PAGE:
Friends of Hackmatack

Biology of Hackmatack
MonarchClosely associated with the native prairies, wetlands, and oak communities of the bi-state region are an easily recognized group of species called Lepidoptera or, as most of us know them, butterflies and moths.

Biologists studying the quality of remaining natural lands in our part of the Midwest often turn to this group for clues as to how healthy those ecosystems may be.  

Butterflies have relatively quick life cycles with a new generation produced each year (in the case of some species, two generations). This swift reproductive cycle makes butterflies particularly susceptible over time to changes in their habitat. Because the caterpillars or larva of most butterfly species will only feed on particular types of plant species, they also respond quickly to loss of plant diversity within their habitats. Declines in overall butterfly numbers or losses of those species which are dependent on remaining native plant communities like prairies are both warning signs that other species groups, like mammals or birds, may be next in line for declining numbers.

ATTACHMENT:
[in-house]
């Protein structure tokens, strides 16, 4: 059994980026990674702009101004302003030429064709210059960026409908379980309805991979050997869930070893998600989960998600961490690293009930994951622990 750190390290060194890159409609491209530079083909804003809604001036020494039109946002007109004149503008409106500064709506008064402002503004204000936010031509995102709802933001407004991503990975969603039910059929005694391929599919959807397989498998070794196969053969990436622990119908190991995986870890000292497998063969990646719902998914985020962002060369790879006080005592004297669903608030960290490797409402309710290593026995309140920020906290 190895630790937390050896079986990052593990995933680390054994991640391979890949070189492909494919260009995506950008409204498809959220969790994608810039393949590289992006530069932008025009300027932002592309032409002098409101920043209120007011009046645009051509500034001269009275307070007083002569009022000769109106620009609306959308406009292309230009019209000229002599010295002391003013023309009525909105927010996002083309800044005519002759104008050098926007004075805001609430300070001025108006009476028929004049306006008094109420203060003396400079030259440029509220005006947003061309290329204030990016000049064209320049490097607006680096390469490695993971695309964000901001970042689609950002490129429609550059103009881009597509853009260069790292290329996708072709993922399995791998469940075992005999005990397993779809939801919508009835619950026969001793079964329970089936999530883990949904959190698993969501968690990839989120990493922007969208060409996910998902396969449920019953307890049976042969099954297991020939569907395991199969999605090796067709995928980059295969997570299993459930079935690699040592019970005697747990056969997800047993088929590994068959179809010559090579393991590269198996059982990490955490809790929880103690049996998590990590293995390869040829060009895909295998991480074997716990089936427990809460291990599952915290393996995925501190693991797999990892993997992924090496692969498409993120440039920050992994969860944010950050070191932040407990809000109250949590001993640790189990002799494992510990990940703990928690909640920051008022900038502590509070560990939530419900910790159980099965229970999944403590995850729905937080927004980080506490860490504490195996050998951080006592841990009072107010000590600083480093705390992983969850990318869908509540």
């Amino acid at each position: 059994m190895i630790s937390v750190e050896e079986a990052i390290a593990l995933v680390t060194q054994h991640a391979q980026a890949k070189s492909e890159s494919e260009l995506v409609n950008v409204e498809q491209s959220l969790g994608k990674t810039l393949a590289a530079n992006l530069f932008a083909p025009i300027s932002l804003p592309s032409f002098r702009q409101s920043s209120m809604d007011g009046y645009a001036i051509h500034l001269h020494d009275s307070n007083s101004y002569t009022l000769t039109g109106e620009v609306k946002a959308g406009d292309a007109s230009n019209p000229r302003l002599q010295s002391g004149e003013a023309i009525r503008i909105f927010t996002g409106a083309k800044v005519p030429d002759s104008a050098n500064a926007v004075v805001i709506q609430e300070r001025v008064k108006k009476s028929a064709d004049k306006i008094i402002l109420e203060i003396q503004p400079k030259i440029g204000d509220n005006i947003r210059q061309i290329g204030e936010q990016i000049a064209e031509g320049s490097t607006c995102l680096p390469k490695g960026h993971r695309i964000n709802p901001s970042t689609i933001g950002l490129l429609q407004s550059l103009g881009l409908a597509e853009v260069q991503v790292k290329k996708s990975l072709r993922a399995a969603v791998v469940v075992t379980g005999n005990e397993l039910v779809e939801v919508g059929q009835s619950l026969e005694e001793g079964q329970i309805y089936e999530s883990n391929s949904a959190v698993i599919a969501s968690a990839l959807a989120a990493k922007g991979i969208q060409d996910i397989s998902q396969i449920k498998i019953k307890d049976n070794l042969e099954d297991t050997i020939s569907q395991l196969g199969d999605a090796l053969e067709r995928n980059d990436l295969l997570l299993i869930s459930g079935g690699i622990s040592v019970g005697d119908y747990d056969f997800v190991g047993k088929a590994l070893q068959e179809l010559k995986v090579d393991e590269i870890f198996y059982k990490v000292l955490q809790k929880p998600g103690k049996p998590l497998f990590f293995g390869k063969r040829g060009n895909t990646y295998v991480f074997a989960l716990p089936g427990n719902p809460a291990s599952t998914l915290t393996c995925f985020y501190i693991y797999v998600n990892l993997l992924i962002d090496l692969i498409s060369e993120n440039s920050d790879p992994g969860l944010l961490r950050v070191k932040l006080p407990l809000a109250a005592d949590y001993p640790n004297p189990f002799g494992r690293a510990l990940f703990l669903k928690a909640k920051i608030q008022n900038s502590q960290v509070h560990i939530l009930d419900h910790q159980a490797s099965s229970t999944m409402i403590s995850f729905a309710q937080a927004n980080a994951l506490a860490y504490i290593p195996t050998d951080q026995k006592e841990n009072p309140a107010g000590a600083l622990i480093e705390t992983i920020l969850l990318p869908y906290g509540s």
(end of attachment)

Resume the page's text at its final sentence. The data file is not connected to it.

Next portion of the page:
The bi-state region is home to some of the most diverse butterfly assemblages in the upper Midwest, including:
Click on name of each for a link to detailed information on the Website
Banded Hairstreak Banded Hairstreak  
Luna Moth Luna Moth  
Silvery Blue Silvery blue  
Acadian Hairstreak Acadian Hairstreak  
Aphrodite fritillary Aphrodite Fritillary  
Dion Skipper Dion Skipper 
You'll find more information about butterflies in this region on Fermilab's Website
Learn about some of the other species that reside in the bi-state area! Click on these links to continue:  Birds, Fish and Mussels, Mammals, Reptiles and Amphibians, Plants, and Trees
Science of Hackmatack Home
 Photos courtesy of Wikimedia Commons and Tom Peterson of Fermilab